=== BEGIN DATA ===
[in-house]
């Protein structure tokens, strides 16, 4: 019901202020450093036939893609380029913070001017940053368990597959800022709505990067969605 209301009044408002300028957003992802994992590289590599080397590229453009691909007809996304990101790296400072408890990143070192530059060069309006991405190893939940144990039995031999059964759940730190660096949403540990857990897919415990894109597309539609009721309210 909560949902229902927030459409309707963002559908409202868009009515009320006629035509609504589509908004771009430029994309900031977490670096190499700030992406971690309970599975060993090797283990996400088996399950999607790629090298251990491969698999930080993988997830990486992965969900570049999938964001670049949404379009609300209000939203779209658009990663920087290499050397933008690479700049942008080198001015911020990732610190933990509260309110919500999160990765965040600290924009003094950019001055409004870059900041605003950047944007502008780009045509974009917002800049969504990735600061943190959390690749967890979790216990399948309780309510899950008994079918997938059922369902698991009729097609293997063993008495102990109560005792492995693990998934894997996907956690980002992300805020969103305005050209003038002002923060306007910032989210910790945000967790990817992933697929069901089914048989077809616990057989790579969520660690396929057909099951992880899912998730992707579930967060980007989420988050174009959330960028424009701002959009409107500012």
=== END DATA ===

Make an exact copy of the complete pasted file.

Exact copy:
[in-house]
């Protein structure tokens, strides 16, 4: 019901202020450093036939893609380029913070001017940053368990597959800022709505990067969605 209301009044408002300028957003992802994992590289590599080397590229453009691909007809996304990101790296400072408890990143070192530059060069309006991405190893939940144990039995031999059964759940730190660096949403540990857990897919415990894109597309539609009721309210 909560949902229902927030459409309707963002559908409202868009009515009320006629035509609504589509908004771009430029994309900031977490670096190499700030992406971690309970599975060993090797283990996400088996399950999607790629090298251990491969698999930080993988997830990486992965969900570049999938964001670049949404379009609300209000939203779209658009990663920087290499050397933008690479700049942008080198001015911020990732610190933990509260309110919500999160990765965040600290924009003094950019001055409004870059900041605003950047944007502008780009045509974009917002800049969504990735600061943190959390690749967890979790216990399948309780309510899950008994079918997938059922369902698991009729097609293997063993008495102990109560005792492995693990998934894997996907956690980002992300805020969103305005050209003038002002923060306007910032989210910790945000967790990817992933697929069901089914048989077809616990057989790579969520660690396929057909099951992880899912998730992707579930967060980007989420988050174009959330960028424009701002959009409107500012």